Bru. When I spoke that, I was ill-tempered too. For them I while the hours with tale or song, Cas. Do you confess so much ? Give me your Or web of fancy, fringed with careless rhyme ; hand.

But how to find a fitting lay for thee, BRU. And my heart too.

Who hast the harmonies of every time ?

SHAKESPEARE.

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COMPLIMENT AND ADMIRATION.

TO MISTRESS MARGARET HUSSEY.

MERRY Margaret,
As midsummer flower,
Gentle as falcon,
Or hawk of the tower ;
With solace and gladness,
Much mirth and no madness,
All good and no badness ;
So joyously,
So maidenly,
So womanly
Her demeaning, -
In everything
Far, far passing
That I can indite,
Or suffice to write,
Of merry Margaret,
As midsummer flower,
Gentle as falcon
Or hawk of the tower ;
As patient and as still,
And as full of good-will,
As fair Isiphil,
Coliander,
Sweet Pomander,
Good Cassander;
Steadfast of thought,
Well made, well wrought;
Far may be sought
Ere you can find
So courteous, so kind,
As merry Margaret,
This midsummer flower,
Gentle as falcon,
Or hawk of the tower.

JOHN SKELTON.

"Twixt the souls of friend and friend : But upon the fairest boughs,

Or at every sentence' end, Will I Rosalinda write;

Teaching all that read to know The quintessence of every sprite

Heaven would in little show. Therefore Heaven nature charged

That one body should be filled With all graces wide enlarged :

Nature presently distilled Helen's cheek, but not her heart,

Cleopatra's majesty, Atalanta's better part,

Sad Lucretia's modesty. Thus Rosalind of many parts

By heavenly synod was devised; Of many faces, eyes, and hearts,

To have the touches dearest prized. Heaven would that she these gifts should have,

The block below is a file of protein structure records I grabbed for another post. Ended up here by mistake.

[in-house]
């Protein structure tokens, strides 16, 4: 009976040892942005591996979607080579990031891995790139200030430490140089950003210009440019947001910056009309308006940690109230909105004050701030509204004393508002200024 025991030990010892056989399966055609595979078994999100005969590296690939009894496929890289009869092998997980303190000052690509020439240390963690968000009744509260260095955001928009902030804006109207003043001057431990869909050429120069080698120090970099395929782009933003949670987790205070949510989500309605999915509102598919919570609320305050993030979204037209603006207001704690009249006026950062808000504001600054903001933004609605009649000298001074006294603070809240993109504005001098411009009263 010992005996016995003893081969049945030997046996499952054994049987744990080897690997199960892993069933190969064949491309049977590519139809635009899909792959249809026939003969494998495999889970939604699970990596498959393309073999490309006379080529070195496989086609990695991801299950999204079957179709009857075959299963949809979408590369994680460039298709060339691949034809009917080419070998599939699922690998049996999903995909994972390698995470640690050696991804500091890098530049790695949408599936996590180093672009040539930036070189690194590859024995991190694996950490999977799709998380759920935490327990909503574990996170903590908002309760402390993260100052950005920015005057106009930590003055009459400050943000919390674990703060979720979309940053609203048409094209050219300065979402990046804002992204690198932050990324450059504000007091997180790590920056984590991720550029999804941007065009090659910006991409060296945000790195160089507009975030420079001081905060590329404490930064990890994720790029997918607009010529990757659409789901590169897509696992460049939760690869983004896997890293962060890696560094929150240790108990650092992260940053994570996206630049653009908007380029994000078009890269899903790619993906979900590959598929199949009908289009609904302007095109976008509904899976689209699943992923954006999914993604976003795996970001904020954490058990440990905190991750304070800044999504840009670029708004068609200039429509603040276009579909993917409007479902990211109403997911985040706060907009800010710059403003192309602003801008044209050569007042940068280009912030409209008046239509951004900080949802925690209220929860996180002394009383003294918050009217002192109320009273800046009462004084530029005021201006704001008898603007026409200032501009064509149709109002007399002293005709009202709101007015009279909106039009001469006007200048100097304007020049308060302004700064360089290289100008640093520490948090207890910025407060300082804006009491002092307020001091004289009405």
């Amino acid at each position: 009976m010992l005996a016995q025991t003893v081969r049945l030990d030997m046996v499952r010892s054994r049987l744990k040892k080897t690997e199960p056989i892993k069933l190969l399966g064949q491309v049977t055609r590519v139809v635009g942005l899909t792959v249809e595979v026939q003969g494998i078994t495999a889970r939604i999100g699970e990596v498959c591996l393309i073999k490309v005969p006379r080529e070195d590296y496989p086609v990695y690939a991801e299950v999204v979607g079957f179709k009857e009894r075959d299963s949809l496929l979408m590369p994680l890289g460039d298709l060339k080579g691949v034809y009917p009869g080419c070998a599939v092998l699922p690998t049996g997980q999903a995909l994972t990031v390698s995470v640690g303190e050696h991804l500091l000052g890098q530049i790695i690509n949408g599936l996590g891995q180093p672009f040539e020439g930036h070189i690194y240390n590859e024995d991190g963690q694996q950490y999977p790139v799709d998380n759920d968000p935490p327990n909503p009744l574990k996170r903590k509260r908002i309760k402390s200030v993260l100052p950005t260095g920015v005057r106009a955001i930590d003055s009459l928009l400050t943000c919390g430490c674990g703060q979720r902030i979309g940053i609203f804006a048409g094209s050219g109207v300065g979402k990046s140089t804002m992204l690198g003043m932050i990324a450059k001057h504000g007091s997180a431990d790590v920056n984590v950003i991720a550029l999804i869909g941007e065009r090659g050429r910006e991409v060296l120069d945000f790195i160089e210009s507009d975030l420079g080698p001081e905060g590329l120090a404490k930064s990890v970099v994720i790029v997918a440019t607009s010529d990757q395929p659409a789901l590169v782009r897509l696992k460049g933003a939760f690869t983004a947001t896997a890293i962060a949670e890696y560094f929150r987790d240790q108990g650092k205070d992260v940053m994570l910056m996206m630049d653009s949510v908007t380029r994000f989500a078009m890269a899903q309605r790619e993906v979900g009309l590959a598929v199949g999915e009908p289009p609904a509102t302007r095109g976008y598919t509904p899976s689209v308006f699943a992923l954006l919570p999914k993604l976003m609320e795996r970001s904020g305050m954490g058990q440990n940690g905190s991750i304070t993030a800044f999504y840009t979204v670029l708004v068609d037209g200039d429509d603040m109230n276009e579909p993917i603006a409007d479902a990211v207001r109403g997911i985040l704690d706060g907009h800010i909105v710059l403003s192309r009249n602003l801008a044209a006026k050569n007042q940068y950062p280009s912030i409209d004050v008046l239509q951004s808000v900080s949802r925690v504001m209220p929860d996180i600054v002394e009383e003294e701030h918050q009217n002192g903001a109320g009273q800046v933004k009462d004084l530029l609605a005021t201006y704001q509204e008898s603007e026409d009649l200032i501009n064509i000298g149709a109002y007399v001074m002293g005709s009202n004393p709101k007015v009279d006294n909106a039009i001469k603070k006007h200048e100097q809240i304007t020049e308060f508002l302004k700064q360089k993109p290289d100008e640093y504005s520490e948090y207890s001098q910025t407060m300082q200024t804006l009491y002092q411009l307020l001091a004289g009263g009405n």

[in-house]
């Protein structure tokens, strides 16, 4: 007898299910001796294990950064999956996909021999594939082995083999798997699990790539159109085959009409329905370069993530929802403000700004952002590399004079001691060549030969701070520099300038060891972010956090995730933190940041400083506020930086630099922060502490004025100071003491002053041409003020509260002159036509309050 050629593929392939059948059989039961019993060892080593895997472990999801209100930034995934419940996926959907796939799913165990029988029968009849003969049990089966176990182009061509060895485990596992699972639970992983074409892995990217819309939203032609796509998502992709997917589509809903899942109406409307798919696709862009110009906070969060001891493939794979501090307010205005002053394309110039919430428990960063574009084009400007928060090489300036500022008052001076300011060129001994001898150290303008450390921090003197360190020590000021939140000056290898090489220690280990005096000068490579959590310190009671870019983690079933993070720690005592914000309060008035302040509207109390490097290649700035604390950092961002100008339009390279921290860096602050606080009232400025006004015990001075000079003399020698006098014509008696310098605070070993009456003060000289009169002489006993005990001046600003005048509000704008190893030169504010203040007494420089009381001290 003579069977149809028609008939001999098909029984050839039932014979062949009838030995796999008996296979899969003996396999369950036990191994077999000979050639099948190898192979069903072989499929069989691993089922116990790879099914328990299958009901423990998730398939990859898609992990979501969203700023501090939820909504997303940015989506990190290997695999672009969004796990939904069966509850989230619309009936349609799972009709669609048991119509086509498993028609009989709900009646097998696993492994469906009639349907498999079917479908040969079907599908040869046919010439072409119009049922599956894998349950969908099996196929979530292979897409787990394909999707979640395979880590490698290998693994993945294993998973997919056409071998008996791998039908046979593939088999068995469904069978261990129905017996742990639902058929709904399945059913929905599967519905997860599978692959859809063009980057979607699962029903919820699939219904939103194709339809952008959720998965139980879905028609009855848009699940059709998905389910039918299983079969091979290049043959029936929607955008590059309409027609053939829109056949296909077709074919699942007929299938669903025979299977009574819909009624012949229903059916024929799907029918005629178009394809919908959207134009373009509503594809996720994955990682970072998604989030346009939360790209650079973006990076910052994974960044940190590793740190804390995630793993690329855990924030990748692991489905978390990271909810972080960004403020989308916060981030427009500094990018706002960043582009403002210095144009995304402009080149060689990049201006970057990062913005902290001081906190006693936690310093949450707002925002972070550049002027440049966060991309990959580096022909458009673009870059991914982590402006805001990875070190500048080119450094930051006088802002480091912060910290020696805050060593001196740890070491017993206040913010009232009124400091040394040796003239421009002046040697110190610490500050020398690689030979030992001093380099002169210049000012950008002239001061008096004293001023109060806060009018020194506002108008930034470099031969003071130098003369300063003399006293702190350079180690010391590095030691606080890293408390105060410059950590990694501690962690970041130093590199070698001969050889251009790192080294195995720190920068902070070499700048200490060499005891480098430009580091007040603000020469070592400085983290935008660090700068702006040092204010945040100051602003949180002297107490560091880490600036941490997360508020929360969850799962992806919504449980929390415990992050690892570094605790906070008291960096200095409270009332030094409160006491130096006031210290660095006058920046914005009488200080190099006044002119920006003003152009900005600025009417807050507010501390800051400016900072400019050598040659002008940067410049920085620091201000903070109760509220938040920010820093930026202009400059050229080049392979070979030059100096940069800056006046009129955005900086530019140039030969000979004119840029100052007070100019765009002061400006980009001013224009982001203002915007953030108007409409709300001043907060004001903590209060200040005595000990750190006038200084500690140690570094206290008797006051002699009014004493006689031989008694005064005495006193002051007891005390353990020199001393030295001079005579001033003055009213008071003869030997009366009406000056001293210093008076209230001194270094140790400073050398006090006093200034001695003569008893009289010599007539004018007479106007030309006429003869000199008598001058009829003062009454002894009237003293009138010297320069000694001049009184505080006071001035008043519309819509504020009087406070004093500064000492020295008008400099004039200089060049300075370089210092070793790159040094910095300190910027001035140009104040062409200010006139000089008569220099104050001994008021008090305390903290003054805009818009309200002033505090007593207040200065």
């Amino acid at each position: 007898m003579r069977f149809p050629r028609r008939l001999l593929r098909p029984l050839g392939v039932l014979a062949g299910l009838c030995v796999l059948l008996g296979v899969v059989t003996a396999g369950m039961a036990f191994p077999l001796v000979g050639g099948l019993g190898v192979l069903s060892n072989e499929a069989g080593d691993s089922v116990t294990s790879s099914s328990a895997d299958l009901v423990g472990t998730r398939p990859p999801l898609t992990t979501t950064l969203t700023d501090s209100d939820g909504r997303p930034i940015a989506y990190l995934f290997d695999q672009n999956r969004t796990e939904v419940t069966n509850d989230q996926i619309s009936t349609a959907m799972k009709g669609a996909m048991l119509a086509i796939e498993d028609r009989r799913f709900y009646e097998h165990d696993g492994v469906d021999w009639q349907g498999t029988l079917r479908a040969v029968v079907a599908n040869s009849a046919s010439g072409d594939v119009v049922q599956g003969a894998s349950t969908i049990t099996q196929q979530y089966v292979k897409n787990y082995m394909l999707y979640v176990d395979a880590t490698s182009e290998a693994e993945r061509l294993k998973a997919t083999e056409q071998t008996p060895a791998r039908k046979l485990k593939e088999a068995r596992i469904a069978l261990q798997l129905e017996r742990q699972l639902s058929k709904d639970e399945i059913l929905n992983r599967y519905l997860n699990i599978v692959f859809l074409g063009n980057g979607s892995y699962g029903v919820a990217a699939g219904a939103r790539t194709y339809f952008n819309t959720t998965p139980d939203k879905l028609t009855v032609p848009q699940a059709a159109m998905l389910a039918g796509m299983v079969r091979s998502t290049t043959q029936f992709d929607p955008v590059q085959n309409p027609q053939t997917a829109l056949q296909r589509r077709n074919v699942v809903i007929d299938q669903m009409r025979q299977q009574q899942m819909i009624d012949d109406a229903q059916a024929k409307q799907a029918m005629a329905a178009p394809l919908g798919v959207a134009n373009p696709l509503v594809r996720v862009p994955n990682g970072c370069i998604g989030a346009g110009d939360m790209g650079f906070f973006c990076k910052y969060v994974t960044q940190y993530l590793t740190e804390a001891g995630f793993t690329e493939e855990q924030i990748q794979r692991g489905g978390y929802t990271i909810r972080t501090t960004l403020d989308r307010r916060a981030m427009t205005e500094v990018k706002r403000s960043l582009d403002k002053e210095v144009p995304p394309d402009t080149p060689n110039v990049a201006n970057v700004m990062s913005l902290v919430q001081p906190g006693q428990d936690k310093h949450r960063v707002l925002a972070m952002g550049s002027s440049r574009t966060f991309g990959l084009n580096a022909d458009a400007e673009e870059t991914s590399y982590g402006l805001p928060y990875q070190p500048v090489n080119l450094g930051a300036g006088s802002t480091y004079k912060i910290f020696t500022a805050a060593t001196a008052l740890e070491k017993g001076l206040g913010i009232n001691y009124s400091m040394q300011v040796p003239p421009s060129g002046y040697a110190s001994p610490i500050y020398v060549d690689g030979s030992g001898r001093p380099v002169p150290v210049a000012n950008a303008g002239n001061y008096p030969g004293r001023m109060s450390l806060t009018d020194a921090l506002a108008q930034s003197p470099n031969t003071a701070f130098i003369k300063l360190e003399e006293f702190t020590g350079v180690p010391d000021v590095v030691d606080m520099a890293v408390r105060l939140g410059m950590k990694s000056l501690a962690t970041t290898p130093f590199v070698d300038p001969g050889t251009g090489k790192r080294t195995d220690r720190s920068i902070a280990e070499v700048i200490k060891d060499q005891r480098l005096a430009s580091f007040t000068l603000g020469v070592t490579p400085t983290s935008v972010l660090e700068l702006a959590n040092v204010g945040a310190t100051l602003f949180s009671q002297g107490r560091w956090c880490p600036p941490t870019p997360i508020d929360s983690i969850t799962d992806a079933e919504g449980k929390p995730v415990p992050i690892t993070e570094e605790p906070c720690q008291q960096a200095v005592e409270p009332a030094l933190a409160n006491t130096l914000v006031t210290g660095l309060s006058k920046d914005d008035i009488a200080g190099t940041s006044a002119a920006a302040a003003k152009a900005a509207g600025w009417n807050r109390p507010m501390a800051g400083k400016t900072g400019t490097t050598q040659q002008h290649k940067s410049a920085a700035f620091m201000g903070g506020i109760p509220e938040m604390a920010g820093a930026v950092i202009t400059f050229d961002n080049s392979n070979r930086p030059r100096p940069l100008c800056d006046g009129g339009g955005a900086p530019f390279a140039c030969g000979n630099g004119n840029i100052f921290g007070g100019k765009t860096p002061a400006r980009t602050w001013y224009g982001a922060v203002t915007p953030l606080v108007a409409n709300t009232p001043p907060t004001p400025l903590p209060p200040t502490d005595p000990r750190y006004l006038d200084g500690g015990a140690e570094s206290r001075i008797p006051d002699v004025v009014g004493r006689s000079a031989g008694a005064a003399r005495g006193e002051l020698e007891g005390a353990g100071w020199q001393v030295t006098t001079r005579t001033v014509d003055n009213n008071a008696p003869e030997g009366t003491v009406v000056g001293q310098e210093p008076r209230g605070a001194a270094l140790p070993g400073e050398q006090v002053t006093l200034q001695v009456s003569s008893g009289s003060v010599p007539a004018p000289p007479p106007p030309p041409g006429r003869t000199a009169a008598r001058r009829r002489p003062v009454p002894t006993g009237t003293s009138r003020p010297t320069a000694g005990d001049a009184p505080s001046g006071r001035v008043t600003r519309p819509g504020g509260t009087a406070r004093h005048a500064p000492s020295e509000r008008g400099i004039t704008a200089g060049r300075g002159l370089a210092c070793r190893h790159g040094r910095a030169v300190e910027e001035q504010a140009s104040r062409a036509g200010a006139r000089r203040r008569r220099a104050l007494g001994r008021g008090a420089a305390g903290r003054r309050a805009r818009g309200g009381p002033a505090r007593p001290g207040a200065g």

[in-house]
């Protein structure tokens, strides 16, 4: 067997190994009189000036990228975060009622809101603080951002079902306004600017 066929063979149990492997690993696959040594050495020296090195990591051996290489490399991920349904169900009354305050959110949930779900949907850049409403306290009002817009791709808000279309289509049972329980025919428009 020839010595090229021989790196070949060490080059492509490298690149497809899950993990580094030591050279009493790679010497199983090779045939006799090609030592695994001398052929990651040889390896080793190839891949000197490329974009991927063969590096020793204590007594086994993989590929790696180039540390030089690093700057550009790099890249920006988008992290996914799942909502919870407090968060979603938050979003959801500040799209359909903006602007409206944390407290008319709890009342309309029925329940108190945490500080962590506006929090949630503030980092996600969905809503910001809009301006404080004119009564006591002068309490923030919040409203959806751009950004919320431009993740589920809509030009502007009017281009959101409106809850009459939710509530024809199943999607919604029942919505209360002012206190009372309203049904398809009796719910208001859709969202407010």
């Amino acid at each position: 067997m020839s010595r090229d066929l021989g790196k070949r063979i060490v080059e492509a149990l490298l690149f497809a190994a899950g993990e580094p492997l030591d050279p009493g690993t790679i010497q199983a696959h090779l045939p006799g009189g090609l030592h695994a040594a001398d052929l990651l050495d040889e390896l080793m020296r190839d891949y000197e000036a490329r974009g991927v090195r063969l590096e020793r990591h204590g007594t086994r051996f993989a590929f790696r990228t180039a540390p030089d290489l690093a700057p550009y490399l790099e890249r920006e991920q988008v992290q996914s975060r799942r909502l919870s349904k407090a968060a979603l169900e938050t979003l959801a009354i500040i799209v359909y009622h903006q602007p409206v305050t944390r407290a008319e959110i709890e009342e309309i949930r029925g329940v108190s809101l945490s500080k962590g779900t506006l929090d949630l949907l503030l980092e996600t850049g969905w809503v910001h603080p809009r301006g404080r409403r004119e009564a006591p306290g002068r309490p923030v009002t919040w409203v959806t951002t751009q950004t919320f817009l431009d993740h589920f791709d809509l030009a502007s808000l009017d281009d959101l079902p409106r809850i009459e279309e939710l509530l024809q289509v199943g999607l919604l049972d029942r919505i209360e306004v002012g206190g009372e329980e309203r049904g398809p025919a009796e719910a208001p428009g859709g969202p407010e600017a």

And I to live and die her slave.

SHAKESPEARE

PHILLIS THE FAIR.

On a hill there grows a flower,

Fair befall the dainty sweet ! By that flower there is a bower

Where the heavenly muses meet.

In that bower there is a chair,

Fringéd all about with gold, Where doth sit the fairest fair

That ever eye did yet behold.

It is Phillis, fair and bright,

She that is the shepherd's joy, She that Venus did despite,

And did blind her little boy.

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Who would not that face admire ?

Who would not this saint adore ? Who would not this sight desire ?

Though he thought to see no more.

Why should this desert silent be?

For it is unpeopled ? No; Tongues I 'll hang on every tree,

That shall civil sayings show: Some, how brief the life of man

Runs his erring pilgrimage ; That the stretching of a span

Buckles in his sum of age : Some, of violated vows

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A VIOLEt in her lovely hair,
A rose upon her bosom fair !

But 0, her eyes
A lovelier violet disclose,
And her ripe lips the sweetest rose

That's 'neath the skies.

Fair Portia's counterfeit? What demi-god
Hath come so near creation ? Move these eyes ?
Or whether, riding on the balls of mine,
Seem they in motion ? Here are severed lips,
Parted with sugar breath ; so sweet a bar
Should sunder such sweet friends : Here in her

hairs
The painter plays the spider; and hath woven
A golden mesh to entrap the hearts of men,
Faster than gnats in cobwebs : But her eyes, –
How could he see to do them ? having made one,
Methinks it should have power to steal both his,
And leave itself unfurnished.

A lute beneath her graceful hand Breathes music forth at her command ;

But still her tongue Far richer music calls to birth Than all the minstrel power on earth

Can give to song.

SHAKESPEARE